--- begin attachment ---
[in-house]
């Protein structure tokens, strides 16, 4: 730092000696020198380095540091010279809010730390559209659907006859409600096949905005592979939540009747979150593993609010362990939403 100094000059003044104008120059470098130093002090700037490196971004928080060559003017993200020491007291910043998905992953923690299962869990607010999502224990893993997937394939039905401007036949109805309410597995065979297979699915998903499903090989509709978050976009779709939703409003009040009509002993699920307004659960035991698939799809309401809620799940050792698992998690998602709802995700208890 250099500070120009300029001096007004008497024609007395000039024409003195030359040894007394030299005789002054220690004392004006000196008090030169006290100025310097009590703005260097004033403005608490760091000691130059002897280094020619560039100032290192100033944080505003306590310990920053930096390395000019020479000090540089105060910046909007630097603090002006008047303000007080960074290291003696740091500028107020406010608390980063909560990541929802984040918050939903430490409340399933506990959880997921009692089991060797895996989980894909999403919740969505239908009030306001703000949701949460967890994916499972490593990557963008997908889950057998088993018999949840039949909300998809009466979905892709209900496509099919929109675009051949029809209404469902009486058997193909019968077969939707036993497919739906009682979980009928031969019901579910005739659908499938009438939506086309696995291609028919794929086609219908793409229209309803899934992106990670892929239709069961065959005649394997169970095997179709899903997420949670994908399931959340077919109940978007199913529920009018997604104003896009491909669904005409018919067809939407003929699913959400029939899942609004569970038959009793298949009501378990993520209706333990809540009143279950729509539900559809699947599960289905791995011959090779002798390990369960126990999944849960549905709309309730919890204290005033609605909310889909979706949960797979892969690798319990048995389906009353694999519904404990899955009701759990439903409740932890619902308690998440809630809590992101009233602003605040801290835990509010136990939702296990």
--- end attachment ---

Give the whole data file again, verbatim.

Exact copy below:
[in-house]
């Protein structure tokens, strides 16, 4: 730092000696020198380095540091010279809010730390559209659907006859409600096949905005592979939540009747979150593993609010362990939403 100094000059003044104008120059470098130093002090700037490196971004928080060559003017993200020491007291910043998905992953923690299962869990607010999502224990893993997937394939039905401007036949109805309410597995065979297979699915998903499903090989509709978050976009779709939703409003009040009509002993699920307004659960035991698939799809309401809620799940050792698992998690998602709802995700208890 250099500070120009300029001096007004008497024609007395000039024409003195030359040894007394030299005789002054220690004392004006000196008090030169006290100025310097009590703005260097004033403005608490760091000691130059002897280094020619560039100032290192100033944080505003306590310990920053930096390395000019020479000090540089105060910046909007630097603090002006008047303000007080960074290291003696740091500028107020406010608390980063909560990541929802984040918050939903430490409340399933506990959880997921009692089991060797895996989980894909999403919740969505239908009030306001703000949701949460967890994916499972490593990557963008997908889950057998088993018999949840039949909300998809009466979905892709209900496509099919929109675009051949029809209404469902009486058997193909019968077969939707036993497919739906009682979980009928031969019901579910005739659908499938009438939506086309696995291609028919794929086609219908793409229209309803899934992106990670892929239709069961065959005649394997169970095997179709899903997420949670994908399931959340077919109940978007199913529920009018997604104003896009491909669904005409018919067809939407003929699913959400029939899942609004569970038959009793298949009501378990993520209706333990809540009143279950729509539900559809699947599960289905791995011959090779002798390990369960126990999944849960549905709309309730919890204290005033609605909310889909979706949960797979892969690798319990048995389906009353694999519904404990899955009701759990439903409740932890619902308690998440809630809590992101009233602003605040801290835990509010136990939702296990």